Abstract: Knowledgeable partisans polarize in policy attitudes (e.g. Abramowitz 2010, Berinsky 2007, Hamilton, 2009, Zaller 1992). Zaller’s (1992) Receive-Accept-Sample (RAS) model predicts that knowledge about politics polarizes partisans’ policy attitudes as it allows partisans to filter arguments, accepting arguments consistent with their dispositions and rejecting ones that are not. We distinguish between cueing knowledge and general political knowledge to resolve the contrary empirical evidence on this theory. Using ANES data, we show that partisans polarize in policy attitudes when they can correctly identify the parties’ positions of the issues. This direct effect of party cues on attitudes is large and robust. After controlling for the direct effect of cueing knowledge, general political knowledge does not polarize partisans’ policy attitudes. That is, knowledgeable partisans polarize because they are aware of the major party positions on relevant issues, not because they are particularly adept at accepting considerations that are consistent with their predispositions.

2015 - Eleventh International Congress of Qualitative Inquiry Words: 148 words || 
Info
3. Buergelt, Petra. "Transcending Accumulated Knowledge: Pulling together Knowledges and Ongoingly Co-creating Knowledges" Paper presented at the annual meeting of the Eleventh International Congress of Qualitative Inquiry, University of Illinois at Urbana-Champaign, Urbana, Illinois, May 20, 2015 <Not Available>. 2019-06-16 <http://citation.allacademic.com/meta/p1010808_index.html>
Publication Type: Conference Paper/Unpublished Manuscript
Review Method: Peer Reviewed
Abstract: In our knowledge-creating civilization knowledge has been and is accumulating in unprecedented speed. At the same time, I am hearing that current research often repeat projects done in the past and that the bulk of new research doesn’t add much to what we already know. It occurs we are constantly reinventing the wheel. Even worse, the state of humanity and our planet shows that much of the knowledge developed doesn’t really make a difference in improving the human condition. I am proposing that new knowledge will come from pulling together what we already know within and across disciplines, ongoingly co-creating knowledge with key players, and/or linking accumulated knowledge in new ways. I critical qualitative inquiry seems in the best position to provide the tools to do this effectively. I also put forth that critical qualitative inquiry is the most effective approach to create knowledge that makes a difference.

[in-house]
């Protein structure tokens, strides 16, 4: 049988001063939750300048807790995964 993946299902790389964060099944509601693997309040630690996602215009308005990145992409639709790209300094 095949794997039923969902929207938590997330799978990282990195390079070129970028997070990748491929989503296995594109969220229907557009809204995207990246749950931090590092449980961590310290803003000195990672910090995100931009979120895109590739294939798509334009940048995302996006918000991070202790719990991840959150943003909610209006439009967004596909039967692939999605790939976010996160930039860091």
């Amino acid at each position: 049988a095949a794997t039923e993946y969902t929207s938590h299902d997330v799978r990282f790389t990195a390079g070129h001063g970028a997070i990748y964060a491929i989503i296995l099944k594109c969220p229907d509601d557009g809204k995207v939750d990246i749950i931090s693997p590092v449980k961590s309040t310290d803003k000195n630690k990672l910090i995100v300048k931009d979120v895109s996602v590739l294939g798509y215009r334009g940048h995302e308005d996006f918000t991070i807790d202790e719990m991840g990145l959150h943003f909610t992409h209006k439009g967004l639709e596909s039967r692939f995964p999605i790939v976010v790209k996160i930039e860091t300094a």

2003 - American Association for Public Opinion Research Words: 134 words || 
Info
4. Canache, Damarys., Mondak, Jeffery. and Stewart, Kristin. "Gender, Culture, and Knowledge: A Cross-National Examination of Cultural Determinants of Gender Disparities in Political Knowledge" Paper presented at the annual meeting of the American Association for Public Opinion Research, Sheraton Music City, Nashville, TN, Aug 16, 2003 <Not Available>. 2019-06-16 <http://citation.allacademic.com/meta/p116228_index.html>
Publication Type: Conference Paper/Unpublished Manuscript
Review Method: Peer Reviewed
Abstract: Although numerous studies have demonstrated that political knowledge levels among men generally exceed political knowledge levels for women, the magnitude of such gender disparities varies widely cross nationally. A modest gender gap exists in the United States, for example, versus much larger gaps in Central and Eastern Europe, and quite small gaps in Scandinavia.
In this paper, we examine possible determinants of the gender disparity in knowledge. Three explanations are considered: 1) that the gap in knowledge arises because political socialization encourages men to be more politically attentive and active than women; 2) that the gap stems from structural factors that impede political activity by women; and 3) that cultural norms in some nations discourage women from answering knowledge items in a manner that accurately reflects how much they do, in fact, know about politics.

Pages: Previous - 1 2 3 4 5 6 7 8 9 10 11 12 13 ... 1042 - Next  Jump:

©2019 All Academic, Inc.   |   All Academic Privacy Policy